Day In a Page

Read Next
 

If I were Prime Minister: Every privatised corner of the NHS would be taken back into public ownership

Philip Pullman
 

Errors & Omissions: Magna Carta, sexing bishops and ministerial aides

John Rentoul
Isis hostage crisis: The prisoner swap has only one purpose for the militants - recognition its Islamic State exists and that foreign nations acknowledge its power

Isis hostage crisis

The prisoner swap has only one purpose for the militants - recognition its Islamic State exists and that foreign nations acknowledge its power, says Robert Fisk
Missing salvage expert who found $50m of sunken treasure before disappearing, tracked down at last

The runaway buccaneers and the ship full of gold

Salvage expert Tommy Thompson found sunken treasure worth millions. Then he vanished... until now
Homeless Veterans appeal: ‘If you’re hard on the world you are hard on yourself’

Homeless Veterans appeal: ‘If you’re hard on the world you are hard on yourself’

Maverick artist Grayson Perry backs our campaign
Assisted Dying Bill: I want to be able to decide about my own death - I want to have control of my life

Assisted Dying Bill: 'I want control of my life'

This week the Assisted Dying Bill is debated in the Lords. Virginia Ironside, who has already made plans for her own self-deliverance, argues that it's time we allowed people a humane, compassionate death
Move over, kale - cabbage is the new rising star

Cabbage is king again

Sophie Morris banishes thoughts of soggy school dinners and turns over a new leaf
11 best winter skin treats

Give your moisturiser a helping hand: 11 best winter skin treats

Get an extra boost of nourishment from one of these hard-working products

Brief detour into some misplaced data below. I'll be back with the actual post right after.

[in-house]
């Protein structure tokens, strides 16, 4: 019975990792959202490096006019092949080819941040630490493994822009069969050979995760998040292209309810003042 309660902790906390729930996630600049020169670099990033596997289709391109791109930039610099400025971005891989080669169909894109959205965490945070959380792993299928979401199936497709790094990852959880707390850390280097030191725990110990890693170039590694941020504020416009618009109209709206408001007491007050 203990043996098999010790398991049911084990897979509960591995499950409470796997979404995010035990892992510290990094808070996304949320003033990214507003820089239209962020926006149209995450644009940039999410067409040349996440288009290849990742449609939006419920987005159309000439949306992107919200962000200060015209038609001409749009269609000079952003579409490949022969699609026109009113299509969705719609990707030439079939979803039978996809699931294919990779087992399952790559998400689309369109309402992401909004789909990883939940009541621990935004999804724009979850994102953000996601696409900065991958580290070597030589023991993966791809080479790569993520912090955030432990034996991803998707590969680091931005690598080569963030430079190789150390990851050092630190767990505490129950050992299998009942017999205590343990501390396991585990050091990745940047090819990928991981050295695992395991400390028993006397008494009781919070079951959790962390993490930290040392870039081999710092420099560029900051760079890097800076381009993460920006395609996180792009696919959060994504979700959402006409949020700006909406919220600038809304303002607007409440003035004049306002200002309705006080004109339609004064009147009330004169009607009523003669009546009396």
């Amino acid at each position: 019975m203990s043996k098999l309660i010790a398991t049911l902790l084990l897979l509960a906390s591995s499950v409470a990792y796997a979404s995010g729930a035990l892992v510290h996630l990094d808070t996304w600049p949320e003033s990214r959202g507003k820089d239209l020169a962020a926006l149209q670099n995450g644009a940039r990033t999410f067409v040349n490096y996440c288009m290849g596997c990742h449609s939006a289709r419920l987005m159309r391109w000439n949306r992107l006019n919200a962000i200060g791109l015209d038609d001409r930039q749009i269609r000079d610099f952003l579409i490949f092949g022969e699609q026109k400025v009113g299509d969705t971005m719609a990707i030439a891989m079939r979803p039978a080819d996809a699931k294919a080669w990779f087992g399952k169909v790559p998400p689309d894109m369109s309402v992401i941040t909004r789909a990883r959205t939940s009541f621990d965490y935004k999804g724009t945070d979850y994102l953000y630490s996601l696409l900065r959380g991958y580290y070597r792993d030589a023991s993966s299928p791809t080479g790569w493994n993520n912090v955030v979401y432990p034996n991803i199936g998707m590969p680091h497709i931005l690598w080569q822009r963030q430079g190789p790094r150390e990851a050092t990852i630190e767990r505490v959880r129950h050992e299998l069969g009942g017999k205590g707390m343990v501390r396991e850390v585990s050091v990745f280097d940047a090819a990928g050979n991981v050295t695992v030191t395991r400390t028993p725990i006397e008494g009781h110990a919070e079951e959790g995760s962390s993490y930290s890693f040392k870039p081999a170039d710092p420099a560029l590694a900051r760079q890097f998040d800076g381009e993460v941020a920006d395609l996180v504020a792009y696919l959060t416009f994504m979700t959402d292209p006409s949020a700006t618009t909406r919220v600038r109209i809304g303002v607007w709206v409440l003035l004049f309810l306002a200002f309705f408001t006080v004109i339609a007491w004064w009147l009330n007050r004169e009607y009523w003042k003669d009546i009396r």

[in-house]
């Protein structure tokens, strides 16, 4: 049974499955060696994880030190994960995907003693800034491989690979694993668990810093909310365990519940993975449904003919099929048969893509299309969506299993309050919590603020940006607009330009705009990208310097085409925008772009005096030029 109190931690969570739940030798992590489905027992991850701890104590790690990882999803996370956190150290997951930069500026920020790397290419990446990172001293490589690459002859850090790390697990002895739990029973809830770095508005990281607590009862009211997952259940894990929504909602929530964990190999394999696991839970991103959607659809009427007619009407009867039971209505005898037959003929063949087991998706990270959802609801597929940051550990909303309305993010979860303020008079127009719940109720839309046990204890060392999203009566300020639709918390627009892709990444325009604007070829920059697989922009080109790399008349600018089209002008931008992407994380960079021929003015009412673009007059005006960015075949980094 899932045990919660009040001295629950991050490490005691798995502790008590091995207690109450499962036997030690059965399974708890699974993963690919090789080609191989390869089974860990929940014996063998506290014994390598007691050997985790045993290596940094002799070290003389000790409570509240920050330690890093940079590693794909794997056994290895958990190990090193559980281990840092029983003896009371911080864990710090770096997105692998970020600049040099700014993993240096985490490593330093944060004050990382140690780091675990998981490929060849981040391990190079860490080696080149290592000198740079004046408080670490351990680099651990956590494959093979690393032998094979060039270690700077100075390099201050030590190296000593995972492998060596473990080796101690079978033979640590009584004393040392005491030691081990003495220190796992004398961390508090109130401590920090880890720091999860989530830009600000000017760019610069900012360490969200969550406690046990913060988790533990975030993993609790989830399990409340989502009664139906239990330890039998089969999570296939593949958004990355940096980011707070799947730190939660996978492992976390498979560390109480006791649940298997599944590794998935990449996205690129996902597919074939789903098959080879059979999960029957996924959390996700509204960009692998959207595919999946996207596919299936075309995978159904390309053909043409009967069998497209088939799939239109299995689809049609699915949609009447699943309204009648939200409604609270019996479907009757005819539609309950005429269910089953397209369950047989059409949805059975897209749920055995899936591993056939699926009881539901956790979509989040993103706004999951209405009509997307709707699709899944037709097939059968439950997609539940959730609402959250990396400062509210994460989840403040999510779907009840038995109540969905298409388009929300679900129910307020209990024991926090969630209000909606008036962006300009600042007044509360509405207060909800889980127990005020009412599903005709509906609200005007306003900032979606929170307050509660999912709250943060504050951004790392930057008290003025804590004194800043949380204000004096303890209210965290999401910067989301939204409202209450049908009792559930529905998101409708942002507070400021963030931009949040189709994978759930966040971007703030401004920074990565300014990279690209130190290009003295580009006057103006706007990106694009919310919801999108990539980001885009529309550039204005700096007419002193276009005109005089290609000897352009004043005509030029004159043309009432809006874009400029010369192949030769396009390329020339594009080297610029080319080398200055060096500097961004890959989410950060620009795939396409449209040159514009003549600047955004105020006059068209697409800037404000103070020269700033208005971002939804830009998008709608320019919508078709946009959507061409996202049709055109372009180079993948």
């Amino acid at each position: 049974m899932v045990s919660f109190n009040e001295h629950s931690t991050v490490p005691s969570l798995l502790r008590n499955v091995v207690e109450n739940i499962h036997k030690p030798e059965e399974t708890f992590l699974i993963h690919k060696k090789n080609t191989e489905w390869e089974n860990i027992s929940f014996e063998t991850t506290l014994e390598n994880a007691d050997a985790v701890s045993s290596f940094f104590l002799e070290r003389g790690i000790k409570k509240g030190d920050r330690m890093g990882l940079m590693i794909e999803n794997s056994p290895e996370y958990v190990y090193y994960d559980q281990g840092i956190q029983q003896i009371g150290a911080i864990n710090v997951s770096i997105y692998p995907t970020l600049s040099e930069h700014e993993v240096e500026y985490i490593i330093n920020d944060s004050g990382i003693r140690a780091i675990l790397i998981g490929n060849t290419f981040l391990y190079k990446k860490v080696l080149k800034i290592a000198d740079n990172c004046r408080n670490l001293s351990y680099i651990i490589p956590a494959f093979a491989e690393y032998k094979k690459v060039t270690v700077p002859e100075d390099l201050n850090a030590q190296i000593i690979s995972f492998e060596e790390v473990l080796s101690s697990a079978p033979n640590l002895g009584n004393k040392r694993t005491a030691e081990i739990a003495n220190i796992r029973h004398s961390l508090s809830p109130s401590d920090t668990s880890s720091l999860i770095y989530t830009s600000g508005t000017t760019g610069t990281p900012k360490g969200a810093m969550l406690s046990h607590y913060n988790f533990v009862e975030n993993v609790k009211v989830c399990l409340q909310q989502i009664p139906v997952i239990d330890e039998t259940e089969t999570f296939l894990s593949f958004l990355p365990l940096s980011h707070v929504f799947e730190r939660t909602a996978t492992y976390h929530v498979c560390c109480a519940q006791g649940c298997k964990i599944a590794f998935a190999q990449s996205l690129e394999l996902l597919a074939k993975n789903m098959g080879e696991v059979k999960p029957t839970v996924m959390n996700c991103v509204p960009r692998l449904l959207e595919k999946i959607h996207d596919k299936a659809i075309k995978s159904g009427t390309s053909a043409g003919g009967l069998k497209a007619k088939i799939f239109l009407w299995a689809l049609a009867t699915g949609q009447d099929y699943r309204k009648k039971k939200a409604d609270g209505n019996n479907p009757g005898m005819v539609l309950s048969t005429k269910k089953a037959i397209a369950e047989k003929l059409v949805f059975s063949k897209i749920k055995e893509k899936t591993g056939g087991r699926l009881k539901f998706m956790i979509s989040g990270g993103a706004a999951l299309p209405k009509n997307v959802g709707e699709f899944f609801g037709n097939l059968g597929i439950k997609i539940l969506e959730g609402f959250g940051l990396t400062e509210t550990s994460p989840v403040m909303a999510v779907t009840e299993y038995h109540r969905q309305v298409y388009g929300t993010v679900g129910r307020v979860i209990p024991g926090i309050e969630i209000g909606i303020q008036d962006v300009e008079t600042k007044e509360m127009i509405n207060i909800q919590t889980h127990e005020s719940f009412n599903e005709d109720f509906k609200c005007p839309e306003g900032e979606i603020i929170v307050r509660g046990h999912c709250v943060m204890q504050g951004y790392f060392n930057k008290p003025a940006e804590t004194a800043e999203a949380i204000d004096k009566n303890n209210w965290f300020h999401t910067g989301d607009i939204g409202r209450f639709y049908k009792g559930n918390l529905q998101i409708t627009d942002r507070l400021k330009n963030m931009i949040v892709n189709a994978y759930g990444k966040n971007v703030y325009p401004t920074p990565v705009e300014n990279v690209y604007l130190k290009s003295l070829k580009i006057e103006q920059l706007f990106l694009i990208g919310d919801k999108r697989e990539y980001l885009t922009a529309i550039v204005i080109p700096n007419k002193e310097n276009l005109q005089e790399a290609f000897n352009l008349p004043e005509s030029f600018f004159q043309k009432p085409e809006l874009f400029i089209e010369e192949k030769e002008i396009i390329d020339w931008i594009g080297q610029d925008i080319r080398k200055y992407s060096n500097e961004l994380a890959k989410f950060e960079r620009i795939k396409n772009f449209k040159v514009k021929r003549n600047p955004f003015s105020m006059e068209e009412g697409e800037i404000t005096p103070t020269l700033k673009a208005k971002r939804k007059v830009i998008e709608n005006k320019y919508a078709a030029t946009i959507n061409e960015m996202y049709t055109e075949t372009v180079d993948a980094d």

Paul Scholes column: The more Jose Mourinho attempts to influence match officials, the more they are likely to ignore him

Paul Scholes column

The more Jose Mourinho attempts to influence match officials, the more they are likely to ignore him
Frank Warren column: No cigar, but pots of money: here come the Cubans

Frank Warren's Ringside

No cigar, but pots of money: here come the Cubans
Isis hostage crisis: Militant group stands strong as its numerous enemies fail to find a common plan to defeat it

Isis stands strong as its numerous enemies fail to find a common plan to defeat it

The jihadis are being squeezed militarily and economically, but there is no sign of an implosion, says Patrick Cockburn
Virtual reality thrusts viewers into the frontline of global events - and puts film-goers at the heart of the action

Virtual reality: Seeing is believing

Virtual reality thrusts viewers into the frontline of global events - and puts film-goers at the heart of the action
Homeless Veterans appeal: MP says Coalition ‘not doing enough’

Homeless Veterans appeal

MP says Coalition ‘not doing enough’ to help
Larry David, Steve Coogan and other comedians share stories of depression in new documentary

Comedians share stories of depression

The director of the new documentary, Kevin Pollak, tells Jessica Barrett how he got them to talk
Has The Archers lost the plot with it's spicy storylines?

Has The Archers lost the plot?

A growing number of listeners are voicing their discontent over the rural soap's spicy storylines; so loudly that even the BBC's director-general seems worried, says Simon Kelner
English Heritage adds 14 post-war office buildings to its protected lists

14 office buildings added to protected lists

Christopher Beanland explores the underrated appeal of these palaces of pen-pushing
Human skull discovery in Israel proves humans lived side-by-side with Neanderthals

Human skull discovery in Israel proves humans lived side-by-side with Neanderthals

Scientists unearthed the cranial fragments from Manot Cave in West Galilee